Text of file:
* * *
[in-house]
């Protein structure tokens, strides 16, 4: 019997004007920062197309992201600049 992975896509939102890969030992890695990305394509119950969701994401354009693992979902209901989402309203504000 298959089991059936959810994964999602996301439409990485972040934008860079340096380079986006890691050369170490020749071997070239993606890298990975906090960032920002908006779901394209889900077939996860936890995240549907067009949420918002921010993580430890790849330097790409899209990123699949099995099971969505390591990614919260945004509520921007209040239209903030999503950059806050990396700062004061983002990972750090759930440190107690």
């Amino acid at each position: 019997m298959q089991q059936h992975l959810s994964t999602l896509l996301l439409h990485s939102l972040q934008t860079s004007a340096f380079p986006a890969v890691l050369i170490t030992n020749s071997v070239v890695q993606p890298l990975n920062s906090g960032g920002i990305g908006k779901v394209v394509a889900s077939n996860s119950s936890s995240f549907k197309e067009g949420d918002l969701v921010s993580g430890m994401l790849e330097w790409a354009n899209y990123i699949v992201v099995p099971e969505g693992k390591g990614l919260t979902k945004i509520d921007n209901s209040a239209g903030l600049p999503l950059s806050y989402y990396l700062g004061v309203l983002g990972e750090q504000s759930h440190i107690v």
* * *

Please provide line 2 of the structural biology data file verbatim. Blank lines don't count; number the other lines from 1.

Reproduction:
């Protein structure tokens, strides 16, 4: 019997004007920062197309992201600049 992975896509939102890969030992890695990305394509119950969701994401354009693992979902209901989402309203504000 298959089991059936959810994964999602996301439409990485972040934008860079340096380079986006890691050369170490020749071997070239993606890298990975906090960032920002908006779901394209889900077939996860936890995240549907067009949420918002921010993580430890790849330097790409899209990123699949099995099971969505390591990614919260945004509520921007209040239209903030999503950059806050990396700062004061983002990972750090759930440190107690």